Wednesday, April 11, 2007


This was one of the days I’d been looking forward to. Finally, we were shooting in a location owned by somebody who actually WANTED us here!

Taylor’s Department store is one of the oldest established retailers in the city of Montreal, and when we first scouted the place I was delighted to discover that it hadn’t changed structurally in decades, which makes it perfect for the “small town America” aesthetic of our Dennis the Menace movie. Of course I didn’t get my hopes up too high; after several weeks of disastrous location debacles, it seemed likely that I’d end up shooting the big “Kids Take Mr Wilson Shopping” sequence in the back of a 7-11.

However to my utter delight Mr. Taylor, the latest in the long line of titular family owners, welcomed us with open arms and couldn’t have been more accommodating. If only the local residents had been as civil…

Once we sorted out the usual difficulties I’ve come to expect on this production – trucks parked in the wrong place; a ten minute drive from the location to the makeup wagon; constantly shifting weather patterns turning scenes from day into night and back into day again, sometimes during the same shot! – things moved along relatively smoothly.

That is until our Unit Manager had a melt down on the street and started shouting at the First AD in French, but with enough force that even I could understand he was raving about not having enough help to control the crowds who were gathering to watch us film. It seems that in his never-ending attempt to save every single dime, our Production Manager hadn’t brought in enough Production Assistants to keep the crowds under control, and we were therefore treated to the delightful spectacle of watching Robert Wagner get physically shoved out of a shot by a passing shopper on her way to the discount underwear rack.

RJ, ever the gentleman, merely turned to the woman, smiled politely and said “excuse me” before marching over to me and enquiring in a strained but still ever-so-patient tone why there were bargain hunters in his close up?

Enlisting the help of everybody from makeup to the transport department, we managed to keep the endless parade of humanity down to a saunter long enough to finish the scene, but not before my First AD seemed to simply lose interest in the entire enterprise. It was as if he suddenly realized that in spite of his best efforts, things were just always going to go wrong and he couldn’t stop it. Normally this would slow things down a bit, but in fact it actually galvanized me into action when I realized that we were in danger of not getting our day.

Thus began what seemed like a hundred mile marathon as I ran from inside the department store, where one camera pointed out to the wee kiddies looking in, and then outside to another camera aimed across their faces glowing in the light of the Christmas toy filled window and then back inside again to watch the first shot again. Barking commands to the kids, lines of dialog were recited again and again until they were right, reactions were repeated until they were real and honest; at one moment I silently wished I’d told my DP to do a “zoom” shot, narrowing in on our Dennis’ angelic face and, miracle of miracles, it happened, one of those great and unexplained psychic events on a film set which remind me of how lucky I am to have Kim Miles in my life.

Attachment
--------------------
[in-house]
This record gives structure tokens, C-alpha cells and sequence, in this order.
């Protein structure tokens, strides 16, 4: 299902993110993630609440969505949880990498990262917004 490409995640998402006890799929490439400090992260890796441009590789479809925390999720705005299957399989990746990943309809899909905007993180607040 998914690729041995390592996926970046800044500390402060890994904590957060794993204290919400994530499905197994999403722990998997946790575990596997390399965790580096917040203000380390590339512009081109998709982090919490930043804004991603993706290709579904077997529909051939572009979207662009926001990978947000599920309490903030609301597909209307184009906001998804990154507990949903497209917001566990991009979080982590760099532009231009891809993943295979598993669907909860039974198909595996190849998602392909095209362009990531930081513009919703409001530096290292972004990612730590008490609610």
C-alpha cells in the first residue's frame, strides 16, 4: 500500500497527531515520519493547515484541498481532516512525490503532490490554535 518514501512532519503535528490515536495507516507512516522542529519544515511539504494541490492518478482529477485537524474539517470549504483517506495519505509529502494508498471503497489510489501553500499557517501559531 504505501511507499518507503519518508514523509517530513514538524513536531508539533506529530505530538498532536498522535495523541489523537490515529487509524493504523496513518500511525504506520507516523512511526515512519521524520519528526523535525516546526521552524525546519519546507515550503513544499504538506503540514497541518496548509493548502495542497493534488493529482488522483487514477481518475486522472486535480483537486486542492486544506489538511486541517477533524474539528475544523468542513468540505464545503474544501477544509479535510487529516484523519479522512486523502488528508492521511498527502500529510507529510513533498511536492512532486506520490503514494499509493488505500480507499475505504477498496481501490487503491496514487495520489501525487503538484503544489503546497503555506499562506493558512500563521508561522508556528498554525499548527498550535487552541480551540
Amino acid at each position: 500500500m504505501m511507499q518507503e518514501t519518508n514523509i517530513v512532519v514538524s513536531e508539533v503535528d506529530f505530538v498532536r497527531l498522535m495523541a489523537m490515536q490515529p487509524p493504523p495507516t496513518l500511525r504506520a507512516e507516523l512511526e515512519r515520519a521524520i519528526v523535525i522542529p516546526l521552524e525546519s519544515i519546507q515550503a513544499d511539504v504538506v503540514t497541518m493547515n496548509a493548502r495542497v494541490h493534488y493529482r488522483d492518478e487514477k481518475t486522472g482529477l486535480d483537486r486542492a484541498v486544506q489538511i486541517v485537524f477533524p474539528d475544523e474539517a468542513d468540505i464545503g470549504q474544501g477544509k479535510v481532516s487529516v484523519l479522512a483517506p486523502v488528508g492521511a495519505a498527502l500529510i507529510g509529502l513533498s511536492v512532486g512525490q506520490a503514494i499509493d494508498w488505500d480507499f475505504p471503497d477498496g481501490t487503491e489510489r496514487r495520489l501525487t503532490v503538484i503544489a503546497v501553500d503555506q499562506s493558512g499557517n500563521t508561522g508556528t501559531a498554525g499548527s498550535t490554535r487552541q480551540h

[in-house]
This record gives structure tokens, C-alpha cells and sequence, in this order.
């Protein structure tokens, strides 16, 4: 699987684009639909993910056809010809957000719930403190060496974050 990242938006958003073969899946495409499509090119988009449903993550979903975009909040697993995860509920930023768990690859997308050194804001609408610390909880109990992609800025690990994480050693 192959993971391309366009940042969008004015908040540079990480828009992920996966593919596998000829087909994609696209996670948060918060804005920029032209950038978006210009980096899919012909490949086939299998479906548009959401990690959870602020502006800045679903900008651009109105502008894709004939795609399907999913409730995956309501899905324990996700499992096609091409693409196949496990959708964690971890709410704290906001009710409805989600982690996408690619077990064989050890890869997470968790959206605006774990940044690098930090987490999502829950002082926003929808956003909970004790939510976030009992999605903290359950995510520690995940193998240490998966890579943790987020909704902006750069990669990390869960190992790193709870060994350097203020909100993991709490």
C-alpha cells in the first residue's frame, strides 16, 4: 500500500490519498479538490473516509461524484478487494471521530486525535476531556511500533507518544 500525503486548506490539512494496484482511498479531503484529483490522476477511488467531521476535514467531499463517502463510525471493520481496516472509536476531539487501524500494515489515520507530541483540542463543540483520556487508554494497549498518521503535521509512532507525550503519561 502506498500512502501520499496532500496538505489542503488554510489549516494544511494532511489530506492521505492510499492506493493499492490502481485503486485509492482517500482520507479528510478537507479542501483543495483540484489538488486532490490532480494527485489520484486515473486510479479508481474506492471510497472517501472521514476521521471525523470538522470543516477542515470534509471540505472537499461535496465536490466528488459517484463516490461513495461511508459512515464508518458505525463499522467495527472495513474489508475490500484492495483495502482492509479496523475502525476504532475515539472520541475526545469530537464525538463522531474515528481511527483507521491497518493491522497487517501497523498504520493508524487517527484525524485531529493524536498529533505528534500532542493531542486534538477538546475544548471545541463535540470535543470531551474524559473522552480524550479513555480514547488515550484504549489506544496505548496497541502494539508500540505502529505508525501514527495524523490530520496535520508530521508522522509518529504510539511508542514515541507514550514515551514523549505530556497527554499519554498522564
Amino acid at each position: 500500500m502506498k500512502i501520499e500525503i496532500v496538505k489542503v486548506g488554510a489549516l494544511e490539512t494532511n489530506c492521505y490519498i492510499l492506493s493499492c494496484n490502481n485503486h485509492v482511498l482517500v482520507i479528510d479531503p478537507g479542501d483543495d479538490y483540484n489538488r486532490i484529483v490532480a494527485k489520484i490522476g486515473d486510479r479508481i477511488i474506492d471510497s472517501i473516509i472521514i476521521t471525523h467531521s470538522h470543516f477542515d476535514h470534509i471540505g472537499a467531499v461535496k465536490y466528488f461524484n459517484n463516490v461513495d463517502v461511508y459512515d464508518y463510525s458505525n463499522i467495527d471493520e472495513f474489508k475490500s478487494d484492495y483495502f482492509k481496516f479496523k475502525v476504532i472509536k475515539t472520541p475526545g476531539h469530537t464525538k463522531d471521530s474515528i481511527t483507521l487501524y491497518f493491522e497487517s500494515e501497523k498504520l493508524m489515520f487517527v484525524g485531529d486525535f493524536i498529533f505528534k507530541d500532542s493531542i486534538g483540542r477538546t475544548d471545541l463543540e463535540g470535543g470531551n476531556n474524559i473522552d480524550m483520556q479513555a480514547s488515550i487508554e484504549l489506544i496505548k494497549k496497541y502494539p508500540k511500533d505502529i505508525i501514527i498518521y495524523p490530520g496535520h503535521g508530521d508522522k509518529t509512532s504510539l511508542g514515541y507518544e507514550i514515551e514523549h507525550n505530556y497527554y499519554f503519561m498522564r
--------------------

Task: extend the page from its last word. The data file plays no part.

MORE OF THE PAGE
The late hour and the cold weather began to wear on the kids and they all got a little punch drunk. The “giggles” broke out and I had to get a bit stern with them, which resulted in our Bully bursting into tears yet again because he thought I was mad at him. I hugged him and told him I certainly wasn’t and finally we finished the scene.

But not quite the day.

Back into the store we went, this time to do some quick shots of the kids dragging Mr. Wilson through the store to do his Christmas shopping. Once again I was blindsided by the clock as my First AD, apparently back from whatever mental theme park he’d run off to, came to tell me that our Max had to be wrapped in ten minutes.

Which is why, should you happen to see the movie, you’ll notice Dennis the Menace doesn’t do much “menacing” through this scene. However, RJ’s reactions and the other kids’ performances – including a delightful bit involving Joey and a very large brassiere – ended the night on a high note.

I would be remiss however if I didn’t mention the gracious Mr. Taylor and his entire staff who helped us so much during this ridiculous day, including keeping the store open after hours so those of us working 16 hour days could get in some last minute Christmas Shopping! If you ever find yourself in Montreal and in need of some very old fashioned customer service – something in very short supply in Canada I must admit – I highly recommend googling them for the location.


Anonymous Anonymous said...

as i recall, that was one of our better days on the show...

i got some christmas shopping done while we were wrapping, too...

it all seems so long ago now, although the dvd of the assembly arrived today for timing notes.




2:26 AM  

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